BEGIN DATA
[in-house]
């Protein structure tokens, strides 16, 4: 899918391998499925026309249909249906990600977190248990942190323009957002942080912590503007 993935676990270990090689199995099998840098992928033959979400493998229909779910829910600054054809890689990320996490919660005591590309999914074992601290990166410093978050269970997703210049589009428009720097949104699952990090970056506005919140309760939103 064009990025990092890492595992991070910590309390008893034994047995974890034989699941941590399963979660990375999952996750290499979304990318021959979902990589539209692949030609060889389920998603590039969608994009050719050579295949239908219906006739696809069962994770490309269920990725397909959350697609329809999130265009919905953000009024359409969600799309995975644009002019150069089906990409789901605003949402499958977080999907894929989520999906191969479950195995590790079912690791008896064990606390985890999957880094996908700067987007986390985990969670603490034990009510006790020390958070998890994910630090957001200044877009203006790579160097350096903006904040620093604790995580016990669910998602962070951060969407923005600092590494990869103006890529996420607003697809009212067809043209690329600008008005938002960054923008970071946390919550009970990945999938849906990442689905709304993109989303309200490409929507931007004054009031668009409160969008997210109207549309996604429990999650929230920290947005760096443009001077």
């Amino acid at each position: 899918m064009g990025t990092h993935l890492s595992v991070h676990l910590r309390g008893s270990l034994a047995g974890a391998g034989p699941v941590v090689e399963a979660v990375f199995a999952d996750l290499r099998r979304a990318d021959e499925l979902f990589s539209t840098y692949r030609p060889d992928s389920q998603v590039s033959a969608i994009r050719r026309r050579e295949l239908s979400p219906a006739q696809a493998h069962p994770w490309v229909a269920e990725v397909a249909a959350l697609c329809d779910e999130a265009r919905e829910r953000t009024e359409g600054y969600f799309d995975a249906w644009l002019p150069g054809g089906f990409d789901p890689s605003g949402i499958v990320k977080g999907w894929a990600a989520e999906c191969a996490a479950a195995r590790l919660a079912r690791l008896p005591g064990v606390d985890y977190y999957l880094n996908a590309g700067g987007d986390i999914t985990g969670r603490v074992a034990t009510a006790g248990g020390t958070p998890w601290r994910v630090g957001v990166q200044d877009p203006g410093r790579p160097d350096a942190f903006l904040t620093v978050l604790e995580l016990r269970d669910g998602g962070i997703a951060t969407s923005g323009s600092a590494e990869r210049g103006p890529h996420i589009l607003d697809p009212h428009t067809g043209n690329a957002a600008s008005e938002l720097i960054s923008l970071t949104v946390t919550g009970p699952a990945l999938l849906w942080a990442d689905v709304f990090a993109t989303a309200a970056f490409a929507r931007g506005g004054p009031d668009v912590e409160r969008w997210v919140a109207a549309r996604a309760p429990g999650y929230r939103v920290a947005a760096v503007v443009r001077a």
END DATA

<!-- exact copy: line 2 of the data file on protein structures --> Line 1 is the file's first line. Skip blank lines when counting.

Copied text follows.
């Protein structure tokens, strides 16, 4: 899918391998499925026309249909249906990600977190248990942190323009957002942080912590503007 993935676990270990090689199995099998840098992928033959979400493998229909779910829910600054054809890689990320996490919660005591590309999914074992601290990166410093978050269970997703210049589009428009720097949104699952990090970056506005919140309760939103 064009990025990092890492595992991070910590309390008893034994047995974890034989699941941590399963979660990375999952996750290499979304990318021959979902990589539209692949030609060889389920998603590039969608994009050719050579295949239908219906006739696809069962994770490309269920990725397909959350697609329809999130265009919905953000009024359409969600799309995975644009002019150069089906990409789901605003949402499958977080999907894929989520999906191969479950195995590790079912690791008896064990606390985890999957880094996908700067987007986390985990969670603490034990009510006790020390958070998890994910630090957001200044877009203006790579160097350096903006904040620093604790995580016990669910998602962070951060969407923005600092590494990869103006890529996420607003697809009212067809043209690329600008008005938002960054923008970071946390919550009970990945999938849906990442689905709304993109989303309200490409929507931007004054009031668009409160969008997210109207549309996604429990999650929230920290947005760096443009001077």